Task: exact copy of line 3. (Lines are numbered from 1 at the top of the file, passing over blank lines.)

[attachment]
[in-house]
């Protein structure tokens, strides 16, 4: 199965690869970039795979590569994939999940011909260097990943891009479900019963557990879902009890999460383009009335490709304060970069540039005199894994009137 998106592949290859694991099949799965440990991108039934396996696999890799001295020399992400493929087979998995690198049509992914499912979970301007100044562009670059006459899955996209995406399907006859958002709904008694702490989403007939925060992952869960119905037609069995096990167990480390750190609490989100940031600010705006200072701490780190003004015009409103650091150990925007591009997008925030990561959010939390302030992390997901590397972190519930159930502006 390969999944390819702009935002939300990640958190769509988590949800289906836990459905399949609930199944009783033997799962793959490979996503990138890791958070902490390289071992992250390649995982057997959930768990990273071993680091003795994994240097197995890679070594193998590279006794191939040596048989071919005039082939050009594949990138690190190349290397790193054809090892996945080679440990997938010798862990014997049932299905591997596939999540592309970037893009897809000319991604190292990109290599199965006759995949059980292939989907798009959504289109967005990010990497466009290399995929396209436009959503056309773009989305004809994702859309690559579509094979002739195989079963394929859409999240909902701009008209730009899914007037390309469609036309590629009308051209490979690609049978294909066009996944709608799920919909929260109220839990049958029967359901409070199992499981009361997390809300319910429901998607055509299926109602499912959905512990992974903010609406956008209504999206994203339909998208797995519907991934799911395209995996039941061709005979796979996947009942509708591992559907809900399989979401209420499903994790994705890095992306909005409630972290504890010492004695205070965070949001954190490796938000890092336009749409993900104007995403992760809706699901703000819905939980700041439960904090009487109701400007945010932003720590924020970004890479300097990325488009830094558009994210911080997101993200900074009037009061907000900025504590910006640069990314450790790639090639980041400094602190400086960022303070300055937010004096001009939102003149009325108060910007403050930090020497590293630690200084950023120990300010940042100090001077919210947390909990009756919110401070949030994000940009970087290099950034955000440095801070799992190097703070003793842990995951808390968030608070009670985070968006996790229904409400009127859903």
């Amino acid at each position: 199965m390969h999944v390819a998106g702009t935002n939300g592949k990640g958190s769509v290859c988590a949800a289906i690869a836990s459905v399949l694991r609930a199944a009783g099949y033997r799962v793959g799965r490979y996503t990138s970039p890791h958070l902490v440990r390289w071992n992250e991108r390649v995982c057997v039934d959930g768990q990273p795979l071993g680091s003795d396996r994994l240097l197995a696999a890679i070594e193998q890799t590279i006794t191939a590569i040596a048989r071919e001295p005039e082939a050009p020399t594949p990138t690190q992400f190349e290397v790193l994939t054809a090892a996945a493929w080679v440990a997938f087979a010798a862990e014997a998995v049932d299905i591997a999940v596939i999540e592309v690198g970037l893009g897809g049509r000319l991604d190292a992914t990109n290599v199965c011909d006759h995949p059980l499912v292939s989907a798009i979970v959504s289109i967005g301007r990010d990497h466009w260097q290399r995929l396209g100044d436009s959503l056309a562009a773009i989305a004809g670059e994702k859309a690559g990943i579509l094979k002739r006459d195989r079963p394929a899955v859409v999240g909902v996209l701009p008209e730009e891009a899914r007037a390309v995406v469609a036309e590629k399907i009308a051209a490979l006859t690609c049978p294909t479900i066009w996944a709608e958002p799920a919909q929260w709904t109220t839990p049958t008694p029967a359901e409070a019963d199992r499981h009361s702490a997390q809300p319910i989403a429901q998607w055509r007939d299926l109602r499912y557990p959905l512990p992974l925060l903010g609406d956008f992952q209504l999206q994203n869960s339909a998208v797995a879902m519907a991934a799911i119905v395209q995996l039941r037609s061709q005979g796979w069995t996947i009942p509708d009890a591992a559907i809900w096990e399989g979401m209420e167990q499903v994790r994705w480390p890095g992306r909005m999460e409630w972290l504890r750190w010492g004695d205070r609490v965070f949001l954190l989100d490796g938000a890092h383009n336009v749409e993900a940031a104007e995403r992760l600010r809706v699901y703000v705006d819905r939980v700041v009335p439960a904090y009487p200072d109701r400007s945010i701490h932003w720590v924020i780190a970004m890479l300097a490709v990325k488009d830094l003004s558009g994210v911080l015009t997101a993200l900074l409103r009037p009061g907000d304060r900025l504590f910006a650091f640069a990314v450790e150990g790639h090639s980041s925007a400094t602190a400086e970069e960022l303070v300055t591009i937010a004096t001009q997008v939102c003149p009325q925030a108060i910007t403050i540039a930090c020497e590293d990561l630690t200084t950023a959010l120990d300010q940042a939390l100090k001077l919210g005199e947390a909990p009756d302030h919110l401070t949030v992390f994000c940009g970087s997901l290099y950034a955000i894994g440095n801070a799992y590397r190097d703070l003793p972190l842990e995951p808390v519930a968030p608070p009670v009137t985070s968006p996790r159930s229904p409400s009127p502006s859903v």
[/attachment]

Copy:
């Amino acid at each position: 199965m390969h999944v390819a998106g702009t935002n939300g592949k990640g958190s769509v290859c988590a949800a289906i690869a836990s459905v399949l694991r609930a199944a009783g099949y033997r799962v793959g799965r490979y996503t990138s970039p890791h958070l902490v440990r390289w071992n992250e991108r390649v995982c057997v039934d959930g768990q990273p795979l071993g680091s003795d396996r994994l240097l197995a696999a890679i070594e193998q890799t590279i006794t191939a590569i040596a048989r071919e001295p005039e082939a050009p020399t594949p990138t690190q992400f190349e290397v790193l994939t054809a090892a996945a493929w080679v440990a997938f087979a010798a862990e014997a998995v049932d299905i591997a999940v596939i999540e592309v690198g970037l893009g897809g049509r000319l991604d190292a992914t990109n290599v199965c011909d006759h995949p059980l499912v292939s989907a798009i979970v959504s289109i967005g301007r990010d990497h466009w260097q290399r995929l396209g100044d436009s959503l056309a562009a773009i989305a004809g670059e994702k859309a690559g990943i579509l094979k002739r006459d195989r079963p394929a899955v859409v999240g909902v996209l701009p008209e730009e891009a899914r007037a390309v995406v469609a036309e590629k399907i009308a051209a490979l006859t690609c049978p294909t479900i066009w996944a709608e958002p799920a919909q929260w709904t109220t839990p049958t008694p029967a359901e409070a019963d199992r499981h009361s702490a997390q809300p319910i989403a429901q998607w055509r007939d299926l109602r499912y557990p959905l512990p992974l925060l903010g609406d956008f992952q209504l999206q994203n869960s339909a998208v797995a879902m519907a991934a799911i119905v395209q995996l039941r037609s061709q005979g796979w069995t996947i009942p509708d009890a591992a559907i809900w096990e399989g979401m209420e167990q499903v994790r994705w480390p890095g992306r909005m999460e409630w972290l504890r750190w010492g004695d205070r609490v965070f949001l954190l989100d490796g938000a890092h383009n336009v749409e993900a940031a104007e995403r992760l600010r809706v699901y703000v705006d819905r939980v700041v009335p439960a904090y009487p200072d109701r400007s945010i701490h932003w720590v924020i780190a970004m890479l300097a490709v990325k488009d830094l003004s558009g994210v911080l015009t997101a993200l900074l409103r009037p009061g907000d304060r900025l504590f910006a650091f640069a990314v450790e150990g790639h090639s980041s925007a400094t602190a400086e970069e960022l303070v300055t591009i937010a004096t001009q997008v939102c003149p009325q925030a108060i910007t403050i540039a930090c020497e590293d990561l630690t200084t950023a959010l120990d300010q940042a939390l100090k001077l919210g005199e947390a909990p009756d302030h919110l401070t949030v992390f994000c940009g970087s997901l290099y950034a955000i894994g440095n801070a799992y590397r190097d703070l003793p972190l842990e995951p808390v519930a968030p608070p009670v009137t985070s968006p996790r159930s229904p409400s009127p502006s859903v």